Re: [dev] Re: [wmii] wimenu custom completion

From: Kris Maglione <>
Date: Sat, 14 Aug 2010 05:31:01 -0400

On Fri, Aug 13, 2010 at 12:15:41PM +0200, LuX wrote:
>On Thu, Aug 12, 2010 at 09:19:52PM -0400, Kris Maglione wrote:
>> You'll need to replace the // line with { print; fllush() }. I'm
>> afraid that if you use mawk it's hopeless.
>I'm using awk. Your first variant, modified as above, works perfectly.
>Thank you so much for your very kind and detailed answer!

Sure, no problem. I wouldn't have known that the man page was
broken otherwise.

>>Message de LuX: ven. 13/08/10, 12:15:41 +0200
>>Which language is it, perl?
>Please forget about this…

Good. I was trying to think of a way to ignore it politely. :)

>I completely support this point on POSIX utilities (although I only
>very vaguely know what POSIX means). For end users like me it's easier
>to learn the basics of any common language like perl than to master
>shell programming with fancy pipes and redirections (this is
>incredibly smart and subtle, in my opinion). This makes such example,
>although very hard to understand, extraordinary valuable: I would be
>completely unable to find them by myself.

I don't know. See the attached perl version. I think it's
considerably more arcane than the awk version (but, then again,
perl is the bastard child of awk). Perl is a hard language to
love, but for some reason, it's my go-to language for text

>By the way, how did you guess that 'complete a command and then files
>in the current directory' is precisely the kind of utilities I was
>looking for? Would that mean that other people, even in this list, are
>considering this as a useful alternative to opening a terminal? (Or at
>least a fancy alternative, let's be honest.) No, I can't believe it…
>please look at this:

I didn't. ;) But it is the main reason that I added the
completion facility to wimenu.

>On Wed, Jan 17, 2007 at 02:15:01PM +0100, Martin Stubenschrott insisted:
>>What I wanted to suggest was adding completion for arguments. I meant,
>>after pressing tab someone obviously wants to add arguments. And why not
>>help the user also with argument completion.
>On Wed, 17 Jan 2007 15:08:06 +0100, Anselm R. Garbe closed the debate:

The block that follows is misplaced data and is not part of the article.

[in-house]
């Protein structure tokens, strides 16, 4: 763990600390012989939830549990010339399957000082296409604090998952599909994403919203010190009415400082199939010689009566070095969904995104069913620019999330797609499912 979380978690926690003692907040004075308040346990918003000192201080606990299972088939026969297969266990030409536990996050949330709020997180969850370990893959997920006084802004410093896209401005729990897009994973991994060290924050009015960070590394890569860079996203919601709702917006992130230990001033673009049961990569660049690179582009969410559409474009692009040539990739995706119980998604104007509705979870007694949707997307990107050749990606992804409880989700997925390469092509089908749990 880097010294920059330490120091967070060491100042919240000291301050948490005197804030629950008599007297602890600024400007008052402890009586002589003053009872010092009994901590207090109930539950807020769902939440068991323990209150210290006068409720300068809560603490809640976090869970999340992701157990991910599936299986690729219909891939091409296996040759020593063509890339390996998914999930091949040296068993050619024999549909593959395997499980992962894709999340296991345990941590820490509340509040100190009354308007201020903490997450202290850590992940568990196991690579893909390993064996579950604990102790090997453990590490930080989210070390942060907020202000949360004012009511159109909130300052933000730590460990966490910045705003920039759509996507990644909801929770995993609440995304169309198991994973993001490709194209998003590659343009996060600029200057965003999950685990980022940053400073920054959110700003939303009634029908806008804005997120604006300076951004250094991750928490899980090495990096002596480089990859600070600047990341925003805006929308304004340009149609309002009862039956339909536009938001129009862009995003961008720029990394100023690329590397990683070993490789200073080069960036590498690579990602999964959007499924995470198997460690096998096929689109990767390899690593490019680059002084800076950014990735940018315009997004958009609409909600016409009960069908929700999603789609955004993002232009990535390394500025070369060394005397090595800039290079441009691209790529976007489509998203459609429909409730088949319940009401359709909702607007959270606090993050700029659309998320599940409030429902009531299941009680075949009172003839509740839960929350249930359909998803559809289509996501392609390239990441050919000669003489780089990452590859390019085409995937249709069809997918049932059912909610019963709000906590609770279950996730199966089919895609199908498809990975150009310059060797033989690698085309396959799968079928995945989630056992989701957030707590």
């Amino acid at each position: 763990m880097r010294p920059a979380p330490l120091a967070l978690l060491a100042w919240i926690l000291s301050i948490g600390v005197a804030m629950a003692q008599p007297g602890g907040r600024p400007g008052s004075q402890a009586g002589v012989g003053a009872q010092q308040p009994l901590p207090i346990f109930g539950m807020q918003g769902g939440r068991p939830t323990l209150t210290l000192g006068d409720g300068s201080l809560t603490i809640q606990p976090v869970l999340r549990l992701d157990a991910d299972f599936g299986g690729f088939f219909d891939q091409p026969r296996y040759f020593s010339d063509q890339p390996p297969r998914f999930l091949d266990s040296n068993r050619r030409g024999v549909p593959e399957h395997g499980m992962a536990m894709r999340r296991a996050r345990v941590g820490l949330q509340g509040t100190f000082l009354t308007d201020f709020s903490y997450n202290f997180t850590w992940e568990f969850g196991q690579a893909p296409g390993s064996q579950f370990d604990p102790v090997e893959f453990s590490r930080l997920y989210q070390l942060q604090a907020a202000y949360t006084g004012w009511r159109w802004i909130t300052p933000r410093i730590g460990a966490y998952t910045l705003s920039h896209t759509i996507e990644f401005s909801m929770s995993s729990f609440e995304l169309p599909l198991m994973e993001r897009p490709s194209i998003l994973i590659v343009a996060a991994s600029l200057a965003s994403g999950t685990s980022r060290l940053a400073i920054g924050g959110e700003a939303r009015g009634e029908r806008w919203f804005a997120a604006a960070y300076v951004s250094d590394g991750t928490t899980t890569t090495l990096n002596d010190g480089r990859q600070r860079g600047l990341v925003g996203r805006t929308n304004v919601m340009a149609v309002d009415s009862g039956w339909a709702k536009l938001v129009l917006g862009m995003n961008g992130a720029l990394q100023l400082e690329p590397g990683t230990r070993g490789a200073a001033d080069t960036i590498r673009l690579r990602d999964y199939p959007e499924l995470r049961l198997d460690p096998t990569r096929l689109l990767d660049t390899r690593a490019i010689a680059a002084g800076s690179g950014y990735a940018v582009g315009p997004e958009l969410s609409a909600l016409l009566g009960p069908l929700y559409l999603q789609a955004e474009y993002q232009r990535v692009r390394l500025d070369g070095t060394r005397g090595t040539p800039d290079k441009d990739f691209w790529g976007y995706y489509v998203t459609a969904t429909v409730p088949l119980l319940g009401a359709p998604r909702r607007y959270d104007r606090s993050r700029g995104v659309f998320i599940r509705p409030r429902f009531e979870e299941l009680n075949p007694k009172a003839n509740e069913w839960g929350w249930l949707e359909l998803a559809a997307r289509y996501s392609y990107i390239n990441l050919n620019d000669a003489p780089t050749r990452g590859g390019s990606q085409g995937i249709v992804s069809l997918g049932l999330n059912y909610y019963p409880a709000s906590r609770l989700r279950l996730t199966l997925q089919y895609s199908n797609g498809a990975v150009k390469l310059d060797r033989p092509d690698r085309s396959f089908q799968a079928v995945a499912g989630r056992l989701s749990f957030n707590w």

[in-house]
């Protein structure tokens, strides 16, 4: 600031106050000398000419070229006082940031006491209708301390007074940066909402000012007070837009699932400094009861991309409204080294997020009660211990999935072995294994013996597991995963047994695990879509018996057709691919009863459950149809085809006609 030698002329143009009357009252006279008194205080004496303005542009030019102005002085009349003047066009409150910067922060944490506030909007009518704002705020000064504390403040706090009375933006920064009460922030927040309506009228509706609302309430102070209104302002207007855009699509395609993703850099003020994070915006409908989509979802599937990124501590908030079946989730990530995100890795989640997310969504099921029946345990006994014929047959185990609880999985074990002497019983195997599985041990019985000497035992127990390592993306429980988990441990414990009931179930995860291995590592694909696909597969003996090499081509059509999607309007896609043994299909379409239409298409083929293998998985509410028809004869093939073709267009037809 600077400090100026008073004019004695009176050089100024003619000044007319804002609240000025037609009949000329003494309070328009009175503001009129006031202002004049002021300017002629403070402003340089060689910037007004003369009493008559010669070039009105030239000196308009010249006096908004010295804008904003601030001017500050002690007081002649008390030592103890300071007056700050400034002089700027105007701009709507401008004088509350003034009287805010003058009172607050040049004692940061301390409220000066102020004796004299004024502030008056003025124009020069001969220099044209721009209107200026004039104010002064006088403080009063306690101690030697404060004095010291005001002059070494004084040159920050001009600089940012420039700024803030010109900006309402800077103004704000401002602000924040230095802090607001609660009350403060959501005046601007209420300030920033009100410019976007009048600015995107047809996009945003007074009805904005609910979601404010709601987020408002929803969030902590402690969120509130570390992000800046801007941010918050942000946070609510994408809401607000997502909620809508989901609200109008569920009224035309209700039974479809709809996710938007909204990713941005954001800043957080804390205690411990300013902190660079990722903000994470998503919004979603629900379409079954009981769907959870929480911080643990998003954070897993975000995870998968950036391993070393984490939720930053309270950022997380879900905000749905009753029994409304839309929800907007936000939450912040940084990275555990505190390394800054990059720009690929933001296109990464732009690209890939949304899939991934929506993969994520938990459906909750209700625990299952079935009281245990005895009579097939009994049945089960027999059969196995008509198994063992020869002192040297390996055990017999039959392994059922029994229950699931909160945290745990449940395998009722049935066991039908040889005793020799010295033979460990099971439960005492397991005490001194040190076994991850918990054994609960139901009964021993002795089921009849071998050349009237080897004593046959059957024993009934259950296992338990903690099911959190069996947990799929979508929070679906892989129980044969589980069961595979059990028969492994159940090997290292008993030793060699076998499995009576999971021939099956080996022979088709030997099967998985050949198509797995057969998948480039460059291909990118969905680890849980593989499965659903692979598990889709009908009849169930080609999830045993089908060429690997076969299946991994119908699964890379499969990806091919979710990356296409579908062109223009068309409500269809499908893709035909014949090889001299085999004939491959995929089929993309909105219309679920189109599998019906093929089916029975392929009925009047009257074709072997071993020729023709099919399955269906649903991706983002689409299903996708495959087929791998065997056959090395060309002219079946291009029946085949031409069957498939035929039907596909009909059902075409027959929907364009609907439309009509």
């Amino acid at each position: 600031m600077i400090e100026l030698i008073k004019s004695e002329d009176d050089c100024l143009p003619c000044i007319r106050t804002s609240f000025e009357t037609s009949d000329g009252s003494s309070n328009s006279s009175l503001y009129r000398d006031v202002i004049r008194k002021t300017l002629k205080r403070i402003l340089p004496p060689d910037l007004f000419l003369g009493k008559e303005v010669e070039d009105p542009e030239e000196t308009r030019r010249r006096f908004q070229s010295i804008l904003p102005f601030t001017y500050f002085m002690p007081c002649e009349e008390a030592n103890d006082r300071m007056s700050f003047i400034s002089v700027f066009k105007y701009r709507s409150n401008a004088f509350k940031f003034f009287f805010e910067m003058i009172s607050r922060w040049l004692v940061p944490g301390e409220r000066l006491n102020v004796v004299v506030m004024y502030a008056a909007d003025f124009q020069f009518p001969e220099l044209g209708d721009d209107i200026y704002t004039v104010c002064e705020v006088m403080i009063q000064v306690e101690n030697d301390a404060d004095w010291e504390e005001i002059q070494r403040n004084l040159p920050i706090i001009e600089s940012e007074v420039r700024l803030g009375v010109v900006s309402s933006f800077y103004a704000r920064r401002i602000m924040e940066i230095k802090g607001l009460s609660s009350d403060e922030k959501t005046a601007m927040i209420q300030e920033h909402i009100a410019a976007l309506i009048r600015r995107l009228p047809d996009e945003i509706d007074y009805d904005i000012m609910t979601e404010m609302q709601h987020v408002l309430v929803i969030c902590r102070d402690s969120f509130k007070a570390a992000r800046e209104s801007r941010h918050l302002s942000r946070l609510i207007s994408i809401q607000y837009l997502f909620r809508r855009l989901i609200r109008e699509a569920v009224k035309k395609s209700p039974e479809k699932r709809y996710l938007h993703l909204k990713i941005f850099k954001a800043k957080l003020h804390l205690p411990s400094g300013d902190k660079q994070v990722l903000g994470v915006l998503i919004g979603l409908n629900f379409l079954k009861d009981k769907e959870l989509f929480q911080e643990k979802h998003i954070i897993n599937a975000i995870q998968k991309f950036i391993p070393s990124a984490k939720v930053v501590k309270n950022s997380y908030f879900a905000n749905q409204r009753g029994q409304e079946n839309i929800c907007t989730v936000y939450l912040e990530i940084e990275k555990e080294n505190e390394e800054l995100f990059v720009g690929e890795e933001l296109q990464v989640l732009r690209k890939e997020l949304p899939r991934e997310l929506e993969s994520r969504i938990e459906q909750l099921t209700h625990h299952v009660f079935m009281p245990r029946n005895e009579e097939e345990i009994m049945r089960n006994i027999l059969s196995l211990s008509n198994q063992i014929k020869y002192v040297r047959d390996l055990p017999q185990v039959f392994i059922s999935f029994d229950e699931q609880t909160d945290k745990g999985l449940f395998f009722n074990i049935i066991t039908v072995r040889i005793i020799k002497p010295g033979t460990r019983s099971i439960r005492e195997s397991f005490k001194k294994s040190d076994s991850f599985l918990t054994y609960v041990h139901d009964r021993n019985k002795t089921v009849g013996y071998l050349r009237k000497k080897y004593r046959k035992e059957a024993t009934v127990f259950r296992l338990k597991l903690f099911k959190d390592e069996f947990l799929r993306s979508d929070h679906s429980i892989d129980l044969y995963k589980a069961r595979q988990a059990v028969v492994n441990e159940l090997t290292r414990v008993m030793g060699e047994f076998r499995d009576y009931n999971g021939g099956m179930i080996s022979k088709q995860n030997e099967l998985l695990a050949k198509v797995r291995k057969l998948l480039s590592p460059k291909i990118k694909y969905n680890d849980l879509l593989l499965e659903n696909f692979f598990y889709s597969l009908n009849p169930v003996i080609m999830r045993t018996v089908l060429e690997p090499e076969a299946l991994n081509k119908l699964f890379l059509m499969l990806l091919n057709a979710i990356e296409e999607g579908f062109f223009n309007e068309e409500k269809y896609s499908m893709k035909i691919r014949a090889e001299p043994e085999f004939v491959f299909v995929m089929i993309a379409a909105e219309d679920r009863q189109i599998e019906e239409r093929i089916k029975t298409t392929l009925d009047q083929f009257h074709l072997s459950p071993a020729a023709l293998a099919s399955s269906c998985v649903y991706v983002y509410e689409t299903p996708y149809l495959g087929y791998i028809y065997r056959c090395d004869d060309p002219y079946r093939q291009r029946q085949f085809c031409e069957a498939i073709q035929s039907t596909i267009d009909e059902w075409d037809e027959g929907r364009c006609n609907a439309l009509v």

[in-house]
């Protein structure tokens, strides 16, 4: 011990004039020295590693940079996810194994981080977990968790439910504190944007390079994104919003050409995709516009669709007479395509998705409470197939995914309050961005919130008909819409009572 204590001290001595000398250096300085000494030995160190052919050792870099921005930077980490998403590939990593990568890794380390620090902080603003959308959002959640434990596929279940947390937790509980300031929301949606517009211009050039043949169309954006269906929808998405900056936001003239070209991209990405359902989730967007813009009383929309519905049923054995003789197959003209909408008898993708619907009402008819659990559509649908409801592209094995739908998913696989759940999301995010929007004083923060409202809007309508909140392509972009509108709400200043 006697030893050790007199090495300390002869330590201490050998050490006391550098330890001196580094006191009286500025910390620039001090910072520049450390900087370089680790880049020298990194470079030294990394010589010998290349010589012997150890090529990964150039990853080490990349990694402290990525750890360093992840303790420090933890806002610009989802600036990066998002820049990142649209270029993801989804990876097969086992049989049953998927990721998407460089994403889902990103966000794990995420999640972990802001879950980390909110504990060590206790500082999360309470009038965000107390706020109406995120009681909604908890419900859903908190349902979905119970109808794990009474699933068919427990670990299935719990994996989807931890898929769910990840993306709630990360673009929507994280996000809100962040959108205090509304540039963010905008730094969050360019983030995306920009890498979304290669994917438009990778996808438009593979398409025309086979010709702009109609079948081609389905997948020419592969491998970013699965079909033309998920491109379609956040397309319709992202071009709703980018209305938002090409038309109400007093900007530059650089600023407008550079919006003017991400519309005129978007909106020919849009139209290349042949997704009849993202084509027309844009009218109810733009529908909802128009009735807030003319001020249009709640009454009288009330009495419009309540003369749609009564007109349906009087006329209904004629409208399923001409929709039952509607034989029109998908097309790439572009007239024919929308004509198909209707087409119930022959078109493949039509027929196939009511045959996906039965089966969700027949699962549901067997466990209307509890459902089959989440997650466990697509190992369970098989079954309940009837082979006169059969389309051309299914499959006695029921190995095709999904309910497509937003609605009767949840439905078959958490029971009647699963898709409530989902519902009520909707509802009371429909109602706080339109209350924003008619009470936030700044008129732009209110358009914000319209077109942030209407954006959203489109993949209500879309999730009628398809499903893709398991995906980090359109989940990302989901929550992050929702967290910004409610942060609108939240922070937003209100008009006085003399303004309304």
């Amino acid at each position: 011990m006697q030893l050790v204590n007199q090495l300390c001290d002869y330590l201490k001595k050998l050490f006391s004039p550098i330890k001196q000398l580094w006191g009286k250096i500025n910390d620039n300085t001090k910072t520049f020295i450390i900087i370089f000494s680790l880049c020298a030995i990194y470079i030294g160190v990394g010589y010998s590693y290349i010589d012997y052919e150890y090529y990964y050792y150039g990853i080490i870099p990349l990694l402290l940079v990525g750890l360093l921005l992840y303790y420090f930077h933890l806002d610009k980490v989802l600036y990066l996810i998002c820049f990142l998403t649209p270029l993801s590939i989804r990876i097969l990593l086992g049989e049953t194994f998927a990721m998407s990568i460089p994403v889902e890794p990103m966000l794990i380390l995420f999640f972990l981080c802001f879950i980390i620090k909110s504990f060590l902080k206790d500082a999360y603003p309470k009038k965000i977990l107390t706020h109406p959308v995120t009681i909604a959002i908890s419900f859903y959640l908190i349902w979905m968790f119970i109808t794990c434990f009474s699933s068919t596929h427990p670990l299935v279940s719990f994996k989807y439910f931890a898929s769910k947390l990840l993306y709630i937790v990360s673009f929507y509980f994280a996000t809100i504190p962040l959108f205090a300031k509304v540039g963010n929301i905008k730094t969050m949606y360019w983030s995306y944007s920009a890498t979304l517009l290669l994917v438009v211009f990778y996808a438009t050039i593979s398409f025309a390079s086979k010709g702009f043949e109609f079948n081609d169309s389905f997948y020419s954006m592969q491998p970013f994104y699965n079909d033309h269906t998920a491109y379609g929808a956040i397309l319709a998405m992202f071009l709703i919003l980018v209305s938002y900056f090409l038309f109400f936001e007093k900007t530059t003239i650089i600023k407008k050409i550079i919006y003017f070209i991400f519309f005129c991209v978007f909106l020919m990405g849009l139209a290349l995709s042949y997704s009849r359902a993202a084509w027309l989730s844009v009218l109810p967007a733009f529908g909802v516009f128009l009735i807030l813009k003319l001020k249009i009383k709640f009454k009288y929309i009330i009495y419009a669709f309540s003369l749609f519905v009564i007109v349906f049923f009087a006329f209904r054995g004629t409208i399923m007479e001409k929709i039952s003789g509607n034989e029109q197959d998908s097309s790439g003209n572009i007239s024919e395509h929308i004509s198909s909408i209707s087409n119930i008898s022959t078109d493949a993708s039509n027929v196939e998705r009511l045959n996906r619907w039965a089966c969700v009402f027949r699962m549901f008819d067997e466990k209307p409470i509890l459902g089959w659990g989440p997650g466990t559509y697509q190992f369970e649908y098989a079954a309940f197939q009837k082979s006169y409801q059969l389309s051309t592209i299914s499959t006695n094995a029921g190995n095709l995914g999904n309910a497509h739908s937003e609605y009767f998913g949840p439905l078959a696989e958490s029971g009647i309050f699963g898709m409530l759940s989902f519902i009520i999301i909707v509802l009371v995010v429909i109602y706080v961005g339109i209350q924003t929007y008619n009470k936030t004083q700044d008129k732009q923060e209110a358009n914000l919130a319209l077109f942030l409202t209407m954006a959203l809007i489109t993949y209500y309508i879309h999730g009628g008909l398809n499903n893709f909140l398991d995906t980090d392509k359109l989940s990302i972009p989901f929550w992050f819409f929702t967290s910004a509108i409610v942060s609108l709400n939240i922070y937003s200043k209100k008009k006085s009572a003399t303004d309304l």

>>I think the right place to achieve what you want is the shell,
>>which supports this task already. dmenu is designed to run
>>simple commands only.
>Well, this might be today the main difference between dmenu and
>wimenu, except if A.R. Garbe has changed his mind in the mean time. As
>we say in France: « il n'y a que les imbéciles qui ne changent pas
>d'avis » (only idiots never change their mind).

Normally I make it a point to disagree with Martin (some of our
disagreements have been epic). But in the case of dmenu, I don't
especially care what it was intended for, so much as what I
found myself using it for. I wrote wimenu because I tended to
rely heavily on dmenu for commands that I wanted to launch
without keeping a terminal around. Its lack of caret support and
command history caused me no end of headaches, when I would type
out a moderately long command and realize I'd made a mistake at
the begining and have to start over, or realize after I'd
submitted it and have no history to go back and edit. It's
actually gotten a lot better since Connor took over, but wimenu
still fits my needs (and aesthetic) better.

I do agree, though, that a program like wimenu or dmenu has no
place providing builtin completion. They're meant to be simple,
and to serve a lot of purposes, and trying to shoehorn anything
other than basic 1-level completion into them is messy and feels
wrong. Even the basic file completion plugin feels wrong to me.
For any use other than launching commands, the results make no
sense. It also just doesn't feel like the Unix way. This is why
I left completion up to the program executing the menu. It knows
what it's running it for better than I do.

Kris Maglione
Learning is not compulsory.  Neither is survival.
	--W. Edwards Deming

Received on Sat Aug 14 2010 - 11:31:01 CEST

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